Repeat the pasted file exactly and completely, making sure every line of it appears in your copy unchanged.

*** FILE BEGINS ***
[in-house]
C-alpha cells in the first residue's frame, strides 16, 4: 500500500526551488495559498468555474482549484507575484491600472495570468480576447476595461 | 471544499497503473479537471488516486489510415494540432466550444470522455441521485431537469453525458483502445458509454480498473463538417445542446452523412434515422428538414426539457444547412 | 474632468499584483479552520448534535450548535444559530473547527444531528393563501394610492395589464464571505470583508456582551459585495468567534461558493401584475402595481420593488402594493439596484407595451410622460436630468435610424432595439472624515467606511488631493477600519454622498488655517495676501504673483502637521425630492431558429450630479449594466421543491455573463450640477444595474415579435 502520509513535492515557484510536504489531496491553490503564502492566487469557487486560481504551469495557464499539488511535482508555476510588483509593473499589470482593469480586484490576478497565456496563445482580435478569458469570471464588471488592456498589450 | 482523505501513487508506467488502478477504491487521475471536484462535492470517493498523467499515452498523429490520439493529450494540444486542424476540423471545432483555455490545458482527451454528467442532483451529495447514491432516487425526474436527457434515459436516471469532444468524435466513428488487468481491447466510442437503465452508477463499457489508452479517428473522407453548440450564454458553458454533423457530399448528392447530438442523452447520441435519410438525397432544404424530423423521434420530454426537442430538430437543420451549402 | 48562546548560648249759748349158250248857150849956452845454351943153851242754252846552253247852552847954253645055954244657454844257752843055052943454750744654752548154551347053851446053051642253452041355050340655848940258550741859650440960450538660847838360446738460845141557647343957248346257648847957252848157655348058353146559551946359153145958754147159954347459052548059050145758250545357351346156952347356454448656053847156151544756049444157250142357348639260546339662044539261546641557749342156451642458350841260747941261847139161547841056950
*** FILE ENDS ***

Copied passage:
[in-house]
C-alpha cells in the first residue's frame, strides 16, 4: 500500500526551488495559498468555474482549484507575484491600472495570468480576447476595461 | 471544499497503473479537471488516486489510415494540432466550444470522455441521485431537469453525458483502445458509454480498473463538417445542446452523412434515422428538414426539457444547412 | 474632468499584483479552520448534535450548535444559530473547527444531528393563501394610492395589464464571505470583508456582551459585495468567534461558493401584475402595481420593488402594493439596484407595451410622460436630468435610424432595439472624515467606511488631493477600519454622498488655517495676501504673483502637521425630492431558429450630479449594466421543491455573463450640477444595474415579435 502520509513535492515557484510536504489531496491553490503564502492566487469557487486560481504551469495557464499539488511535482508555476510588483509593473499589470482593469480586484490576478497565456496563445482580435478569458469570471464588471488592456498589450 | 482523505501513487508506467488502478477504491487521475471536484462535492470517493498523467499515452498523429490520439493529450494540444486542424476540423471545432483555455490545458482527451454528467442532483451529495447514491432516487425526474436527457434515459436516471469532444468524435466513428488487468481491447466510442437503465452508477463499457489508452479517428473522407453548440450564454458553458454533423457530399448528392447530438442523452447520441435519410438525397432544404424530423423521434420530454426537442430538430437543420451549402 | 48562546548560648249759748349158250248857150849956452845454351943153851242754252846552253247852552847954253645055954244657454844257752843055052943454750744654752548154551347053851446053051642253452041355050340655848940258550741859650440960450538660847838360446738460845141557647343957248346257648847957252848157655348058353146559551946359153145958754147159954347459052548059050145758250545357351346156952347356454448656053847156151544756049444157250142357348639260546339662044539261546641557749342156451642458350841260747941261847139161547841056950